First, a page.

An alliance of public health and food safety advocates released a study on Thursday stating that laboratory testing revealed toxic chemicals in 10 varieties of cheese powder used in macaroni and cheese products.
According to The Coalition for Safer Food Processing & Packaging, which operates the website KleanUpKraft.com, all of the tested items came up positive for phthalates, a chemical that disrupts hormones that may be harmful to pregnant women and young children.
The majority of samples from The Kraft Heinz Company, one of the largest producers of macaroni and cheese products in the United States, tested positive for the chemical, prompting the coalition to call upon the food company to make changes.
“Serving up one of America’s favorite comfort foods shouldn’t mean exposing your children and family to harmful chemicals,” Mike Belliveau, executive director of the Environmental Health Strategy Center and member of the coalition, in a statement. “Our test results underscore the need for industry to comprehensively test their products for phthalates and determine the steps needed to eliminate them.”
The tests by an independent laboratory showed that 29 out of 30 cheese products tested contained phthalates and that eight out of nine Kraft products tested showed levels of the chemical.
“Studies repeatedly show that these endocrine-disruptors may harm developing brains,” said Charlotte Brody, the national director of Healthy Babies Bright Futures and a member of a coalition, in a press release. “Scientists say there are no known safe levels of phthalates for vulnerable populations.”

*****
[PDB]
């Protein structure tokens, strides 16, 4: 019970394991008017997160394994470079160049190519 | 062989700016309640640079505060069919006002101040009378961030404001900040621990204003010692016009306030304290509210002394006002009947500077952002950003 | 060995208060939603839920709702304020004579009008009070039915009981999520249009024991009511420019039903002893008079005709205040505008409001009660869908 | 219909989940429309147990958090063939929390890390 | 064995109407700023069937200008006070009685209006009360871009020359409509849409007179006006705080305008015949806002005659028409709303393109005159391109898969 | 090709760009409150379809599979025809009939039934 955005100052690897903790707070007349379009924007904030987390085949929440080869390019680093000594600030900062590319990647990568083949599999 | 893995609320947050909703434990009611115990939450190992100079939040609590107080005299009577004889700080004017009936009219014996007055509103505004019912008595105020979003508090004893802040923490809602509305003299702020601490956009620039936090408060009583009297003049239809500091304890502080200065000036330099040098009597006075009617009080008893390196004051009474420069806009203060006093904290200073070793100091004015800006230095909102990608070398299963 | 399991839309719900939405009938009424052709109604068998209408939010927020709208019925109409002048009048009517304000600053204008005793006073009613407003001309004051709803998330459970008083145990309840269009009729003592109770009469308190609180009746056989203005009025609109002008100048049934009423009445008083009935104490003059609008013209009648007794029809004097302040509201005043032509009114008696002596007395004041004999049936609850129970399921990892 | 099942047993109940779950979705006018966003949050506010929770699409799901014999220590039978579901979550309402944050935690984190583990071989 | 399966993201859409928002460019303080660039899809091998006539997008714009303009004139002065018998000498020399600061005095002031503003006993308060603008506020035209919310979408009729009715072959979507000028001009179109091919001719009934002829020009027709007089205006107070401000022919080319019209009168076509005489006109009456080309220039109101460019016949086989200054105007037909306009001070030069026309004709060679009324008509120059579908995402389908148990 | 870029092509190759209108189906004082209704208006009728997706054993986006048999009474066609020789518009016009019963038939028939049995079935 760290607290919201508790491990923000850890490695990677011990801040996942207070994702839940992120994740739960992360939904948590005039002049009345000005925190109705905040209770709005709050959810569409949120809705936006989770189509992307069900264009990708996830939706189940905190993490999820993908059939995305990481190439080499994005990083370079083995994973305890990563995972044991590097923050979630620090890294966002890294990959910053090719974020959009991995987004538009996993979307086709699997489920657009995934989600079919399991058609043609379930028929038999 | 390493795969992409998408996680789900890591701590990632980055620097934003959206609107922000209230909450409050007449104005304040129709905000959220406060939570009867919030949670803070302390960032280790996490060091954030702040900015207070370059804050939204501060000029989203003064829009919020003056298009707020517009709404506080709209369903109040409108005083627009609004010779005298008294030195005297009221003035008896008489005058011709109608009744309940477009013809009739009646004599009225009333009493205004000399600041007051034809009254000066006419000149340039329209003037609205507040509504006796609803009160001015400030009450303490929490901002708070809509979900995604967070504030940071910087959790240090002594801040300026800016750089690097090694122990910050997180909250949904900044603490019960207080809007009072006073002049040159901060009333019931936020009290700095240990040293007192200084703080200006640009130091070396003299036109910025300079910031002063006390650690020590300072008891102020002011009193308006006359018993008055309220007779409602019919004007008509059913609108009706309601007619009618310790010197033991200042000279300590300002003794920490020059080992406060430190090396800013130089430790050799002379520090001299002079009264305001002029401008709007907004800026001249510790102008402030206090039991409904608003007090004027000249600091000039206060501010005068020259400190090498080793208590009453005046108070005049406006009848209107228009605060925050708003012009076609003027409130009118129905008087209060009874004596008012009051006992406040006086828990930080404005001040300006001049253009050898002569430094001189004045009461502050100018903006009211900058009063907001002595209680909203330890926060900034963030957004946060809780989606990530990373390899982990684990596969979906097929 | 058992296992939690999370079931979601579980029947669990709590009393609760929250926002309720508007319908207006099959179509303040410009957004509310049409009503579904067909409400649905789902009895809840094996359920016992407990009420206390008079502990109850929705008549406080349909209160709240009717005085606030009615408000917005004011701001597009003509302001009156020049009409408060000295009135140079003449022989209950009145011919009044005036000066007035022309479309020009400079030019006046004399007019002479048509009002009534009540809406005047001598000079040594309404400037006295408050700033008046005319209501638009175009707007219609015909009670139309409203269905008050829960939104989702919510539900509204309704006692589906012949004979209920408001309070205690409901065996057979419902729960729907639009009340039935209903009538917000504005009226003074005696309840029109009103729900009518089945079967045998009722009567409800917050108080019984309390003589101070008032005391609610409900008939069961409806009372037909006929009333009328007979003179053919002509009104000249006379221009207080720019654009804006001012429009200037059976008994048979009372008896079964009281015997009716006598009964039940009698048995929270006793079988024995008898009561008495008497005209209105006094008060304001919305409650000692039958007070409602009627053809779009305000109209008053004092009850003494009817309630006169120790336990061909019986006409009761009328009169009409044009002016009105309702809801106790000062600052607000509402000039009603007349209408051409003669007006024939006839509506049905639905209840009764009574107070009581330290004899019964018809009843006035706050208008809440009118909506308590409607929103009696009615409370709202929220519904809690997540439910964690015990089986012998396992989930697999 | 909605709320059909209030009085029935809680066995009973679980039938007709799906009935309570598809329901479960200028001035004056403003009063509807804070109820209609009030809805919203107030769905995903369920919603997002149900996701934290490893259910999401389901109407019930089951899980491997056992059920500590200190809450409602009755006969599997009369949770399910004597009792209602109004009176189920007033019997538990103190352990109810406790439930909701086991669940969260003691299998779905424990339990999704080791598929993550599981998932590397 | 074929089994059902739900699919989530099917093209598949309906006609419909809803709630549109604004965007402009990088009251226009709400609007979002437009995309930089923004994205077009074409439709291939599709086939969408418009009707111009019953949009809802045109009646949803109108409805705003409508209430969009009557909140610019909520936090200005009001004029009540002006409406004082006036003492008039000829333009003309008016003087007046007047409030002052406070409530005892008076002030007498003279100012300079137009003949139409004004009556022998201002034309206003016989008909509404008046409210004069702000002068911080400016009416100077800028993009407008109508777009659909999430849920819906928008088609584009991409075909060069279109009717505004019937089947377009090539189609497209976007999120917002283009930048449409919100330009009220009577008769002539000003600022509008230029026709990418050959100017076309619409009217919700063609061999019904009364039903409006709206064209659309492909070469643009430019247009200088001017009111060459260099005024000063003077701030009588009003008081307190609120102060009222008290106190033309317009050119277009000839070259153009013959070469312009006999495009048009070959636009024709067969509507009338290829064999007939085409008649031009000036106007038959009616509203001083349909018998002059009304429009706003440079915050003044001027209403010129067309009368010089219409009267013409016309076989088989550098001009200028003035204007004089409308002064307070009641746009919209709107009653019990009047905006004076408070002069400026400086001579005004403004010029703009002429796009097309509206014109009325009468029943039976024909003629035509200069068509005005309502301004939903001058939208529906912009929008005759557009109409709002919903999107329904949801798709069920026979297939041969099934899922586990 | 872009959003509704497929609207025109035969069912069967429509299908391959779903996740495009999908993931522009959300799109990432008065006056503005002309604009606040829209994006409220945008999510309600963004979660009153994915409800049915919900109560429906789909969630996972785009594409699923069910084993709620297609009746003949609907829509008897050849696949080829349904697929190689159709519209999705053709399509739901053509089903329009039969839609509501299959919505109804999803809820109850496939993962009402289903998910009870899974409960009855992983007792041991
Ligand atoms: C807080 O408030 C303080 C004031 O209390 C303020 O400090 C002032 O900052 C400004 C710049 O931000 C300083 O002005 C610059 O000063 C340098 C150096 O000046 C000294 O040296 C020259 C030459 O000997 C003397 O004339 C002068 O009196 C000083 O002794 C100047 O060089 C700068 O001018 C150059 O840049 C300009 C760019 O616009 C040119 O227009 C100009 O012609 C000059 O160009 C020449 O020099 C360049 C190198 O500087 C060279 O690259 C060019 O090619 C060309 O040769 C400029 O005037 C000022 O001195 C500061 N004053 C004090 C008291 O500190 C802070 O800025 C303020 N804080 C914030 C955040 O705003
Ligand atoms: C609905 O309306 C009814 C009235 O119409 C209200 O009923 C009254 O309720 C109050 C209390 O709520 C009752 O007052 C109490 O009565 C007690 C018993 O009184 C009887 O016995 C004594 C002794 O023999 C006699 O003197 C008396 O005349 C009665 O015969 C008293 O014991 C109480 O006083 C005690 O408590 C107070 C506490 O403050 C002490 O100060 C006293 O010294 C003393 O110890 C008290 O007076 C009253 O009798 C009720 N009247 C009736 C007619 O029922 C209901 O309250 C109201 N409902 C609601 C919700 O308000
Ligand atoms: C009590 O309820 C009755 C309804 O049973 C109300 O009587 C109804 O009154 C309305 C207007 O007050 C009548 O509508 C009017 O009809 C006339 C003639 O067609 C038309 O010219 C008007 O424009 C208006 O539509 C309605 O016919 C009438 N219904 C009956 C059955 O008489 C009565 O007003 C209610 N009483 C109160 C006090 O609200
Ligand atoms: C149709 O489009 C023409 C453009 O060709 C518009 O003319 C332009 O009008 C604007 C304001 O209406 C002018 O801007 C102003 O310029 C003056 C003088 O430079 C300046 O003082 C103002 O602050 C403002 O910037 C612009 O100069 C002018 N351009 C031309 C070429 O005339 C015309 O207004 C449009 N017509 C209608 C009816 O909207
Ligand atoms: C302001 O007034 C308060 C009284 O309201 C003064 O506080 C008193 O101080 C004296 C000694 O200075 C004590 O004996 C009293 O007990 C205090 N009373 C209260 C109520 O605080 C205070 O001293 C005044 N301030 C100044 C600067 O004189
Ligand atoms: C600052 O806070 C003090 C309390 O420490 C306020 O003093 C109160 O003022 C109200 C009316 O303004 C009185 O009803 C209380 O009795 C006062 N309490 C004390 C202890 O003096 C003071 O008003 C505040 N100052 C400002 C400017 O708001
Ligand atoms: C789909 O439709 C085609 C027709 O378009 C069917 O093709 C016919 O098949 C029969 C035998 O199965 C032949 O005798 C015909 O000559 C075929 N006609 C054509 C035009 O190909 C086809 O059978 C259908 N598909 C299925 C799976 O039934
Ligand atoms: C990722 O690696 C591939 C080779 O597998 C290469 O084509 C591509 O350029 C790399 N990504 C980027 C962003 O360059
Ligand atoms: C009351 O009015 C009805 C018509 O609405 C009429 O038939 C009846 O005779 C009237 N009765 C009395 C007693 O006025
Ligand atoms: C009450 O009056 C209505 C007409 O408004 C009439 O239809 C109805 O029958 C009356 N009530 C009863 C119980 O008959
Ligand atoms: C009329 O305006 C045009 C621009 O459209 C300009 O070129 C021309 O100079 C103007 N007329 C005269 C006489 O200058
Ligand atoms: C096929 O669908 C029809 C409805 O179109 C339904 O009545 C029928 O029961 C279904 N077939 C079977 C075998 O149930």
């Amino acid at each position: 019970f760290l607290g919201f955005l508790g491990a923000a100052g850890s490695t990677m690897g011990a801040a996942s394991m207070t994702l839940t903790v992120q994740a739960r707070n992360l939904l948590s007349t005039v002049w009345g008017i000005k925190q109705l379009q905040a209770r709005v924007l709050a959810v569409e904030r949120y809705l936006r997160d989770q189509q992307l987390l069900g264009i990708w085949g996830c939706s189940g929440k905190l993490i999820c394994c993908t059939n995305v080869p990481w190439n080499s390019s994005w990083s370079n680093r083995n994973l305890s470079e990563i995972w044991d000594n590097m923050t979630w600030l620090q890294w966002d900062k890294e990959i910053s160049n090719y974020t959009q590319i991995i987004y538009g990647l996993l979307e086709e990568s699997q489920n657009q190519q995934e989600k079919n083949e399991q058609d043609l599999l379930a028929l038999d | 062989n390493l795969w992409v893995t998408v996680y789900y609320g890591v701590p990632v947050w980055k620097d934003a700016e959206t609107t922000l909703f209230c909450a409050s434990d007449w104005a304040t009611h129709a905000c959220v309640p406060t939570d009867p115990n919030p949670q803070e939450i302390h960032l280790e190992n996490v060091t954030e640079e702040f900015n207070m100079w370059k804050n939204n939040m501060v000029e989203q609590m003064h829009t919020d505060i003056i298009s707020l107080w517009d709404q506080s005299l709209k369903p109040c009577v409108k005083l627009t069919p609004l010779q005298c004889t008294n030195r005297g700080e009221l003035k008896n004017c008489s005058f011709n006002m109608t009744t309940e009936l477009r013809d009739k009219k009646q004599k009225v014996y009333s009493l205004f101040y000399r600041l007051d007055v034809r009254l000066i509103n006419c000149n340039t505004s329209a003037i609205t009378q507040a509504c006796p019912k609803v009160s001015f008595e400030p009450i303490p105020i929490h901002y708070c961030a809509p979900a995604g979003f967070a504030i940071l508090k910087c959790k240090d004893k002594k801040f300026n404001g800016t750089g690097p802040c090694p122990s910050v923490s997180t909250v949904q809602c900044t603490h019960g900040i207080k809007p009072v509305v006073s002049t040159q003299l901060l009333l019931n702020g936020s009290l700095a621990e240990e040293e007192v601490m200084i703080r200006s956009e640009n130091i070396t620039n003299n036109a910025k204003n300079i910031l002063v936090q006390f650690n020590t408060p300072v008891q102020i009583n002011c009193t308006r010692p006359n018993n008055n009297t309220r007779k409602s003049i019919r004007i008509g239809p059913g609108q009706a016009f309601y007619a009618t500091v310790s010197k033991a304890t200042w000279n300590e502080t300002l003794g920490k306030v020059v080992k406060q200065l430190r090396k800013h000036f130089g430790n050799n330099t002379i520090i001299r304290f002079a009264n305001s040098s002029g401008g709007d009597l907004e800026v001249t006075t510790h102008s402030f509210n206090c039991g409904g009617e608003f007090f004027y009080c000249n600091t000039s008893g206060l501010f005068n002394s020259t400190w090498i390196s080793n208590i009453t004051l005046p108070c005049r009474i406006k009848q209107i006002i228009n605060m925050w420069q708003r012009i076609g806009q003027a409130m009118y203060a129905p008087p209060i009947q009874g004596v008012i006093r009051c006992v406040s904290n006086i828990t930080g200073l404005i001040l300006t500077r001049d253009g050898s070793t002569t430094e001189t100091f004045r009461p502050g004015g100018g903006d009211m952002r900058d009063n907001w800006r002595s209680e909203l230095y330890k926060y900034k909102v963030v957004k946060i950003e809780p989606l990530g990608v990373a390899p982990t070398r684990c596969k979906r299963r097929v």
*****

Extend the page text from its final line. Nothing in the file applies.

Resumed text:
The coalition’s press release announcing the findings of the study points out that phthalates are not intentionally added to food products, instead making their way into edible goods as an “indirect food additive” that comes in contact with food during processing, packaging, and preparation.
In response to the findings, The Coalition for Safer Food Processing & Packaging asked Kraft to identify and eliminate phthalates in its cheese products. According to the organization’s release, Kraft agreed to review the organization’s test results.
“The good news is that there are safer, affordable alternatives to phthalates,” said coalition member Mike Schade, Mind the Store Campaign Director for Safer Chemicals, Healthy Families, in a statement. “Kraft should identify and eliminate any phthalates in its cheese products by ensuring that safer alternatives are used in food processing and packaging materials throughout the supply chain.”